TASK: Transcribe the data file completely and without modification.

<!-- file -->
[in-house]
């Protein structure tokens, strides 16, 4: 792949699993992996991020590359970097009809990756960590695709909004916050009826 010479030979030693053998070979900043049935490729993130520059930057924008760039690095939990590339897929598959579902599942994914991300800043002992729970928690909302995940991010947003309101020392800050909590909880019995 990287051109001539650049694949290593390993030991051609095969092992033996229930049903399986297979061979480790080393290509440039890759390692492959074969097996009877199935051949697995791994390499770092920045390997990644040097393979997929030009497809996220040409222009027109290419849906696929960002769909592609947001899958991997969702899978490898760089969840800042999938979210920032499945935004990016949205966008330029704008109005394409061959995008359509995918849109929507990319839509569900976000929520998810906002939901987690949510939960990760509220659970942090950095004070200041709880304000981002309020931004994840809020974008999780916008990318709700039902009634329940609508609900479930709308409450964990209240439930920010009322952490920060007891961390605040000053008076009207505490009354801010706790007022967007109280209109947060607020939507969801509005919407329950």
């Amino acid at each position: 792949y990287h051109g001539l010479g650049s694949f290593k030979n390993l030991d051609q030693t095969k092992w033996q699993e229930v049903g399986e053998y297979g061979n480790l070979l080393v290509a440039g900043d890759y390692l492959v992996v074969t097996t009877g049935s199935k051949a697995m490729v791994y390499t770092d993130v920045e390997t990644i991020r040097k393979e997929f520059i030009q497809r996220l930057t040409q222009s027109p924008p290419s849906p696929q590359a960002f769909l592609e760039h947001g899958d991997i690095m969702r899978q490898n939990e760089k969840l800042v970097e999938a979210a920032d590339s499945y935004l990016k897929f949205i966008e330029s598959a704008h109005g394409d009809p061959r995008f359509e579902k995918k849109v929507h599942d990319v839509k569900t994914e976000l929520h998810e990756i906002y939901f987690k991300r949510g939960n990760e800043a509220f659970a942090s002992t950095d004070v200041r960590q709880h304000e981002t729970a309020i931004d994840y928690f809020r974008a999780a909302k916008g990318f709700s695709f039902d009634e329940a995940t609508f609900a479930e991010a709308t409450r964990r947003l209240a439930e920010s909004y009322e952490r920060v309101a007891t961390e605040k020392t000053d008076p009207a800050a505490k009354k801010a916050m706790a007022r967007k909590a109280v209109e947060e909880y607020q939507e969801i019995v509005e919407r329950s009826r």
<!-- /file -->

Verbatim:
[in-house]
């Protein structure tokens, strides 16, 4: 792949699993992996991020590359970097009809990756960590695709909004916050009826 010479030979030693053998070979900043049935490729993130520059930057924008760039690095939990590339897929598959579902599942994914991300800043002992729970928690909302995940991010947003309101020392800050909590909880019995 990287051109001539650049694949290593390993030991051609095969092992033996229930049903399986297979061979480790080393290509440039890759390692492959074969097996009877199935051949697995791994390499770092920045390997990644040097393979997929030009497809996220040409222009027109290419849906696929960002769909592609947001899958991997969702899978490898760089969840800042999938979210920032499945935004990016949205966008330029704008109005394409061959995008359509995918849109929507990319839509569900976000929520998810906002939901987690949510939960990760509220659970942090950095004070200041709880304000981002309020931004994840809020974008999780916008990318709700039902009634329940609508609900479930709308409450964990209240439930920010009322952490920060007891961390605040000053008076009207505490009354801010706790007022967007109280209109947060607020939507969801509005919407329950």
């Amino acid at each position: 792949y990287h051109g001539l010479g650049s694949f290593k030979n390993l030991d051609q030693t095969k092992w033996q699993e229930v049903g399986e053998y297979g061979n480790l070979l080393v290509a440039g900043d890759y390692l492959v992996v074969t097996t009877g049935s199935k051949a697995m490729v791994y390499t770092d993130v920045e390997t990644i991020r040097k393979e997929f520059i030009q497809r996220l930057t040409q222009s027109p924008p290419s849906p696929q590359a960002f769909l592609e760039h947001g899958d991997i690095m969702r899978q490898n939990e760089k969840l800042v970097e999938a979210a920032d590339s499945y935004l990016k897929f949205i966008e330029s598959a704008h109005g394409d009809p061959r995008f359509e579902k995918k849109v929507h599942d990319v839509k569900t994914e976000l929520h998810e990756i906002y939901f987690k991300r949510g939960n990760e800043a509220f659970a942090s002992t950095d004070v200041r960590q709880h304000e981002t729970a309020i931004d994840y928690f809020r974008a999780a909302k916008g990318f709700s695709f039902d009634e329940a995940t609508f609900a479930e991010a709308t409450r964990r947003l209240a439930e920010s909004y009322e952490r920060v309101a007891t961390e605040k020392t000053d008076p009207a800050a505490k009354k801010a916050m706790a007022r967007k909590a109280v209109e947060e909880y607020q939507e969801i019995v509005e919407r329950s009826r």